Mobility: Interview with Robert Cervero
Robert Cervero: Mobility in cities needs to be sustainable, given the finite limits of fossil fuels, the problems of pollution in our cities and the growing concerns over climate change. More accessible mobility comes from a wider and more advanced public transport system, from city planning which prioritizes traffic – with new constructions growing around train stations and BRT (bus rapid transit) lanes – and from urbanization which promotes walk and cycle paths – options that are also healthier – as well as urban growth which accompanies transport capacity, and not the other way around.
What cities need to start thinking about these issues already?
Robert Cervero: In the USA, cities such as Houston, Atlanta and Phoenix. In Latin America, São Paulo and Mexico City are still losing the fight against traffic congestion, pollution and the incessant domination of the automobile.
What trends will dominate the future of mobility?
Robert Cervero: Technology will play an important role. We will be able to solve environmental and energy problems with cleaner fuels. The advances in digital communications will decrease the need for physical travel. In some more advanced economies, the negative population growth will reduce some traffic problems, but this will be counter-balanced by the increase in the production of cars in countries such as India and China, with the elevation of income among the population. In terms of quality of life, we will see more neighborhoods and districts more receptive to a life-style based on walking and not driving. The consumers’ own choices will lead to better urban planning.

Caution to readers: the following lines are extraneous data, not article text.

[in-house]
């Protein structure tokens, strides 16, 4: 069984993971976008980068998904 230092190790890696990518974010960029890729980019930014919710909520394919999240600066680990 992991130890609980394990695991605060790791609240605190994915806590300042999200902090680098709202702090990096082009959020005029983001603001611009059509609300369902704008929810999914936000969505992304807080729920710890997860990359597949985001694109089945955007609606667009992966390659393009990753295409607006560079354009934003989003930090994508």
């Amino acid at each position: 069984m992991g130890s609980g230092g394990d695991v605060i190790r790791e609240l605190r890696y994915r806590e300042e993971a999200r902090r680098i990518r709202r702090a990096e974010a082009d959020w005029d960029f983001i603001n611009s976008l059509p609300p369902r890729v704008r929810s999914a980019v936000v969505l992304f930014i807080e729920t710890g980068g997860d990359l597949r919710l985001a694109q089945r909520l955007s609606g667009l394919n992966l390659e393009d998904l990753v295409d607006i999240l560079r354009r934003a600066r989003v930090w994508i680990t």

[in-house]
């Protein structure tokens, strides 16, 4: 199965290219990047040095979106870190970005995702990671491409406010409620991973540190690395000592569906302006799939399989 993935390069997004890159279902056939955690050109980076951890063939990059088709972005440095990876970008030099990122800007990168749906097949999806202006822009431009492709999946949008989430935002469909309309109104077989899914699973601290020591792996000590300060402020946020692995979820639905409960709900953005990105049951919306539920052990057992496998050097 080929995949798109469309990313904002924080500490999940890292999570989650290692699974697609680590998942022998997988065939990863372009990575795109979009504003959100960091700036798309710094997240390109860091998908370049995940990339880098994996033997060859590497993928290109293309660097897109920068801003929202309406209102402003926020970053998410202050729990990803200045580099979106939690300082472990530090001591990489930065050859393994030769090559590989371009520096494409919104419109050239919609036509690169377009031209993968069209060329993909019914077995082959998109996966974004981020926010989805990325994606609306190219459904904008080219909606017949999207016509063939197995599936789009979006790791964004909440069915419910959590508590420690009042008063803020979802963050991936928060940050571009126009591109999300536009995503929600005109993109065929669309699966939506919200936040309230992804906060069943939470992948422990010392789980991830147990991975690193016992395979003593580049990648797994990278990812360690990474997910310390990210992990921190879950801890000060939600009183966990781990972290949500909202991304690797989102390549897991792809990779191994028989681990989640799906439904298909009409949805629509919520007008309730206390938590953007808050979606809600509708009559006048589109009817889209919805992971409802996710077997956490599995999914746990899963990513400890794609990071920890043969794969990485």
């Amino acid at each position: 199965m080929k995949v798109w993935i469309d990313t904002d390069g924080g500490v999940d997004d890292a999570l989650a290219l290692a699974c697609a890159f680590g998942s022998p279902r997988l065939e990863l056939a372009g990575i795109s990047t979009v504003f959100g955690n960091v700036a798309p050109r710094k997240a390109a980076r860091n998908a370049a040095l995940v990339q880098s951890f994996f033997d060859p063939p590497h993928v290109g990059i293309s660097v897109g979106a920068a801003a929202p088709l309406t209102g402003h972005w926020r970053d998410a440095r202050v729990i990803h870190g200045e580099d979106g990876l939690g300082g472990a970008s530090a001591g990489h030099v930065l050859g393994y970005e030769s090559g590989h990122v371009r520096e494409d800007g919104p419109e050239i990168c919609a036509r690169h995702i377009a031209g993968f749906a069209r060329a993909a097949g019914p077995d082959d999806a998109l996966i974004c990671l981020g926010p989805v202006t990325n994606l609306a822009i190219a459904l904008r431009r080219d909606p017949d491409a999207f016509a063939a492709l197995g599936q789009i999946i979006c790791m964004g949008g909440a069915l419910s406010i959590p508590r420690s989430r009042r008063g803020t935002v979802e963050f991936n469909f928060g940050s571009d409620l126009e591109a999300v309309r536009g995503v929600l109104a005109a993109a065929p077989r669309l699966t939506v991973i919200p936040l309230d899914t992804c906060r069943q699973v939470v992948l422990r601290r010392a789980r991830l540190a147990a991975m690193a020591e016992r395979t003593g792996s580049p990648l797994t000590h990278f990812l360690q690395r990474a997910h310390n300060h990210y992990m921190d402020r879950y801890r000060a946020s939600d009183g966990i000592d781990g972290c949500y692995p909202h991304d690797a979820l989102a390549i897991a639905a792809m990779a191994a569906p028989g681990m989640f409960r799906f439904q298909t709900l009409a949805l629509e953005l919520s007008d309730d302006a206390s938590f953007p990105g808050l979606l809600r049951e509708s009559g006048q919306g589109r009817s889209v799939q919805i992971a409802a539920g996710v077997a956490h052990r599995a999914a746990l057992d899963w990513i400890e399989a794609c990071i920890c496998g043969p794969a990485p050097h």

You have developed mobility projects in Brazil. What would be the best solutions for the large cities in the country?
Robert Cervero: Countries like Brazil need various good TOD (transit oriented development) model-projects. A ‘greener’ urban growth and planning which takes the traffic into account could create cleaner, more pleasant neighborhoods. The authorities in Brazil need to concern themselves with solutions such as urban trains and exclusive BRT lanes. These initiatives could re-value degraded urban spaces, improving public paths, sidewalks and squares. Partnerships between the government and private initiatives can help cities to plan their communities with innovative projects and participatory planning.
On an individual level, what attitudes can each one of us take to improve mobility in cities?
Robert Cervero: Ideas like the buy local, live local concept, which encourages people to shop, work and consume products and services without needing to leave the neighborhoods where they live, can help decrease traffic and mobility problems. Neighborhoods like Hammarsby Sjöstad (in Stockholm, Sweden), Riesefeld and Vauban (both in the city of Freiburg, Germany) and Masdar City (in Abu Dhabi) are examples of communities planned to maximize the energy economy and decrease the need for travel and vehicles on the road.